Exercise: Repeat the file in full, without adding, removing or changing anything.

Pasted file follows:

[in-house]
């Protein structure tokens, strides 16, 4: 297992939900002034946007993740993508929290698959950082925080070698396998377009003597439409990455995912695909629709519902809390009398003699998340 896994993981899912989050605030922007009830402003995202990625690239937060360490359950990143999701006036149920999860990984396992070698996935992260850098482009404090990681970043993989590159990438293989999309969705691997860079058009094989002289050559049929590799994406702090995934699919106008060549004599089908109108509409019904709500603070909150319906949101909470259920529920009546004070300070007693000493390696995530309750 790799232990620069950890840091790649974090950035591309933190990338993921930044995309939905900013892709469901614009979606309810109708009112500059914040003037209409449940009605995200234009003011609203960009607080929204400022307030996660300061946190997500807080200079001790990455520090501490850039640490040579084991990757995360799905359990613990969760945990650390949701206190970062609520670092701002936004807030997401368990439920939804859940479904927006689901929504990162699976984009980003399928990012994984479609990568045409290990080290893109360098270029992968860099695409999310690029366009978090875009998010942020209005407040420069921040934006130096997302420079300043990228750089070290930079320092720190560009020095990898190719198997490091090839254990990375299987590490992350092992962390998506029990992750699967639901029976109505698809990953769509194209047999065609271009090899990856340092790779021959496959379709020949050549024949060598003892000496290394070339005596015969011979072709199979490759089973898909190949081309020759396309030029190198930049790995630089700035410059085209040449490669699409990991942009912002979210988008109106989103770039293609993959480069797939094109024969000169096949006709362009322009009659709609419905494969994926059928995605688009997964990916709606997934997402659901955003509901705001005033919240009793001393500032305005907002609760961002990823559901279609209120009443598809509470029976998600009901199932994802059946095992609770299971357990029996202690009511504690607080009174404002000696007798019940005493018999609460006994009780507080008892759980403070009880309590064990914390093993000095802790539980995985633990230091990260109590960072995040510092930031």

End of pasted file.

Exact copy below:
[in-house]
């Protein structure tokens, strides 16, 4: 297992939900002034946007993740993508929290698959950082925080070698396998377009003597439409990455995912695909629709519902809390009398003699998340 896994993981899912989050605030922007009830402003995202990625690239937060360490359950990143999701006036149920999860990984396992070698996935992260850098482009404090990681970043993989590159990438293989999309969705691997860079058009094989002289050559049929590799994406702090995934699919106008060549004599089908109108509409019904709500603070909150319906949101909470259920529920009546004070300070007693000493390696995530309750 790799232990620069950890840091790649974090950035591309933190990338993921930044995309939905900013892709469901614009979606309810109708009112500059914040003037209409449940009605995200234009003011609203960009607080929204400022307030996660300061946190997500807080200079001790990455520090501490850039640490040579084991990757995360799905359990613990969760945990650390949701206190970062609520670092701002936004807030997401368990439920939804859940479904927006689901929504990162699976984009980003399928990012994984479609990568045409290990080290893109360098270029992968860099695409999310690029366009978090875009998010942020209005407040420069921040934006130096997302420079300043990228750089070290930079320092720190560009020095990898190719198997490091090839254990990375299987590490992350092992962390998506029990992750699967639901029976109505698809990953769509194209047999065609271009090899990856340092790779021959496959379709020949050549024949060598003892000496290394070339005596015969011979072709199979490759089973898909190949081309020759396309030029190198930049790995630089700035410059085209040449490669699409990991942009912002979210988008109106989103770039293609993959480069797939094109024969000169096949006709362009322009009659709609419905494969994926059928995605688009997964990916709606997934997402659901955003509901705001005033919240009793001393500032305005907002609760961002990823559901279609209120009443598809509470029976998600009901199932994802059946095992609770299971357990029996202690009511504690607080009174404002000696007798019940005493018999609460006994009780507080008892759980403070009880309590064990914390093993000095802790539980995985633990230091990260109590960072995040510092930031």